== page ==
The beating heart of London is the River Thamesand in 1999 fledgling company Thames Clippers, co-founded by Sean Collins(CEO) and Alan Woods (former Chairman), identified and harnessed the river’s potential as a commuter and leisure highway, an asset that had become underutilised like so many other waterways. The company began with one boat servicing 80 passengers a day between Greenland and Savoy piers. Now, 18 years on, numbers have significantly risen to over 4 million passengers carried in 2016. Making travel by river even easier, passengers have been able to use Oyster pay as you go with Thames Clippers since 2015 and contactless payment methods more recently. The river is thriving with all manner of passenger traffic, larger vessels and more of them.

Five Thames Clippers routes operate between Putney in the west and Royal Arsenal, Woolwich, in the east, with the hub being North Greenwich in the shadow of The 02 with the lay over facilities being across the river from here at Trinity Buoy Wharf. Known currently as MBNA Thames Clippers (MBNA being their 3 year sponsor since 2014 and KPMG was likewise 2011-2014) the company runs a 20 minute frequency service between key London piers including North Greenwich for The 0 2, Greenwich, Canary Wharf, Tower, London Bridge, Westminster and London Eye for Waterloo, as well as several residential piers. In 2006 AEG (Anschutz Entertainment Group), owners and operators of The 0 2, acquired the majority stake in the company and since then the fleet has substantially grown to 17 vessels. River Bus Express for The 02 is an additional fast direct service between London Eye, and London Bridge to The 02 at North Greenwich on arena event nights. The MBNA Thames Clippers services operate under licence from Transport for London.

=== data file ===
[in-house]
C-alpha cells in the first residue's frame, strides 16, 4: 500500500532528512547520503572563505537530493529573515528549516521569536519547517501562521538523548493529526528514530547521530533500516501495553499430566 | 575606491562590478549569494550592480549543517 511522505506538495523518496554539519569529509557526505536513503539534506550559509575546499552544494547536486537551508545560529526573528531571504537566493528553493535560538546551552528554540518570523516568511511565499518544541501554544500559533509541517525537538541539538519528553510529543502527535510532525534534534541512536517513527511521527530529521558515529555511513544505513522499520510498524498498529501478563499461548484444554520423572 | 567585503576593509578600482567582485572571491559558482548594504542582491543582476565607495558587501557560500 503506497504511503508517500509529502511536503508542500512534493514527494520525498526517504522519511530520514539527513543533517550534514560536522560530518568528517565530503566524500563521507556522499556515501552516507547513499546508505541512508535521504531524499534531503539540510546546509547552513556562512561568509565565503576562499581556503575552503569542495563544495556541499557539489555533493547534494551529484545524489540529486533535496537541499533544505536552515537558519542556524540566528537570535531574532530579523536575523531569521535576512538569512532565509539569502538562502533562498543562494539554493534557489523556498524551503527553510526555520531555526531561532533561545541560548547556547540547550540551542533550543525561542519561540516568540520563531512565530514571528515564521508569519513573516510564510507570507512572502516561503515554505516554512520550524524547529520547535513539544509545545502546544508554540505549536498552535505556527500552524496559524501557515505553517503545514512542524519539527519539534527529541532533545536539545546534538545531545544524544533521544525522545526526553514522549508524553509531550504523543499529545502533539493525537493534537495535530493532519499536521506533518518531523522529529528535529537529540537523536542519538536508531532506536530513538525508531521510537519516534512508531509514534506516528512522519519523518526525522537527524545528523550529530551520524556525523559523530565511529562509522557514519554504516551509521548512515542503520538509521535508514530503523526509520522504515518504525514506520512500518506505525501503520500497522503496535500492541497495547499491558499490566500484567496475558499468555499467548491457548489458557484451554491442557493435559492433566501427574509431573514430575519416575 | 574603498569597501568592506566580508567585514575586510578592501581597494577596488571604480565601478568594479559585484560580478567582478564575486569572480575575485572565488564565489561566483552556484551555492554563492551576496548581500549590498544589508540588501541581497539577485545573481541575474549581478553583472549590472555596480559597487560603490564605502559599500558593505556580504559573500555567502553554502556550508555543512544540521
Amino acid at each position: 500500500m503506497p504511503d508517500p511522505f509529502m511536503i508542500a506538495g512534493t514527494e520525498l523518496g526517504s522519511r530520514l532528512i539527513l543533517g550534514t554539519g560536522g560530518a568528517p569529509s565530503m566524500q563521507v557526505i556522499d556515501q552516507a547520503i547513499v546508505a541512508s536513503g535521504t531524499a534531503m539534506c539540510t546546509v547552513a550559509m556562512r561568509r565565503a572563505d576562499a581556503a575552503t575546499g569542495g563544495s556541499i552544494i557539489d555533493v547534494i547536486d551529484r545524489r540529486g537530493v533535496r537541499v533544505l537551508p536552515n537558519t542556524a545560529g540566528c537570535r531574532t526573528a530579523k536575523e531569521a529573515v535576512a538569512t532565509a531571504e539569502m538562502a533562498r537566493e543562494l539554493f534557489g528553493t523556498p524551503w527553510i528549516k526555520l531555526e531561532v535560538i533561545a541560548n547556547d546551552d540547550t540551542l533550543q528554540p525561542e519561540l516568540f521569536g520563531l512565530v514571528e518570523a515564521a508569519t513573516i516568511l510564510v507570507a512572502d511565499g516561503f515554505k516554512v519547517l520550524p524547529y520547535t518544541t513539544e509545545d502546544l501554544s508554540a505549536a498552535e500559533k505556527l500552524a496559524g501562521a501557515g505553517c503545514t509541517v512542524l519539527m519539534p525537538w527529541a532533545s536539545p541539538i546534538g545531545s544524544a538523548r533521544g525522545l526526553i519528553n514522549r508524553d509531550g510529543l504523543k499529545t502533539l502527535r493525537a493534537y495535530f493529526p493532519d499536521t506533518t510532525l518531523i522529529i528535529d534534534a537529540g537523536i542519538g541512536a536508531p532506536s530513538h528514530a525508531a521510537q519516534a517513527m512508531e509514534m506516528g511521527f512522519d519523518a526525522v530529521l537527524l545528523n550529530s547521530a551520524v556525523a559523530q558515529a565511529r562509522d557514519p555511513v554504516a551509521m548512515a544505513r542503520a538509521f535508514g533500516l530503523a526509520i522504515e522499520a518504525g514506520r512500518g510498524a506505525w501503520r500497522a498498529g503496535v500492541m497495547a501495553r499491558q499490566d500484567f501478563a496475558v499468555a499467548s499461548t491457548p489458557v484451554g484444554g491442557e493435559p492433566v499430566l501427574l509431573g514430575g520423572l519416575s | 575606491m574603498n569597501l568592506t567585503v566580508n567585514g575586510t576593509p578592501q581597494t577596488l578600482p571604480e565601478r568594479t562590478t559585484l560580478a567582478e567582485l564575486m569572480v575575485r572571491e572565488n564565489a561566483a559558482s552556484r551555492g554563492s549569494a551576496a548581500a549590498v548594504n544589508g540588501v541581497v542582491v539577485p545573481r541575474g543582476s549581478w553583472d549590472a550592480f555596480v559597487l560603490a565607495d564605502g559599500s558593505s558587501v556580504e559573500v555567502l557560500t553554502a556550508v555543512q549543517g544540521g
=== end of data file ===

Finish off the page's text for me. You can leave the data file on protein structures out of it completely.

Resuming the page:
In April 2013 the company won the contract to run a River Bus service from Putney to Blackfriars which allows the boats to now additionally stop at Putney, Wandsworth Riverside, Chelsea Harbour and Cadogan Pier, a total of 21 piers across the capital. Thames Clippers started out by employing a trio of FBM Hydrocats built by FBM in Cowes, Isle of Wight. These 60gt, 25m long and 62 seater craft were built in 1991/92 and originally began their working lives on the Thames as the Veritatem, Conrad Chelsea Harbour and OHL Worldwide Express. They then passed to the MoD at Plymouth as the Serco 09/10/11 before passing to Thames Clippers and being renamed Sky/Star/Storm Clipper. A period of rapid growth began in 2005 when the NQEA (Australia) built, 98gt, 138 seater and 32m long River Runner 150 craft Sun Clipper and Moon Clipper arrived (built as Antrim Runner and Down Runner for a Belfast Lough service that did not materialise).

Next came the 181gt, 220 seater and 38m long River Runner 200 Mk2 Hurricane Clipper in 2001. After that the 169gt River Runner 200 Mk2b craft Monson/Cyclone/Tornado/Typhoon Clipper in 2007, from SSC Marine in Australia and sisters of the Hurricane Clipper but lighter. Two more, the Meteor Clipper and Aurora Clipper, arrived in 2008. The naming policy through the fleet was for powerful names with a meteorological resonance and this continues. The company is committed to making the River Thames as accessible to as many people as possible, and supports the Port of London Authority’s Thames Vision of doubling the number of people travelling by river and its target of 20 million commuter and tourist trips every year.  By autumn 2017 three piers had been added to the ‘Clippers ‘ network since 2015, namely Plantation Wharf Pier, Westminster Pier and Battersea Power Station Pier.

The Hunt for Newbuilds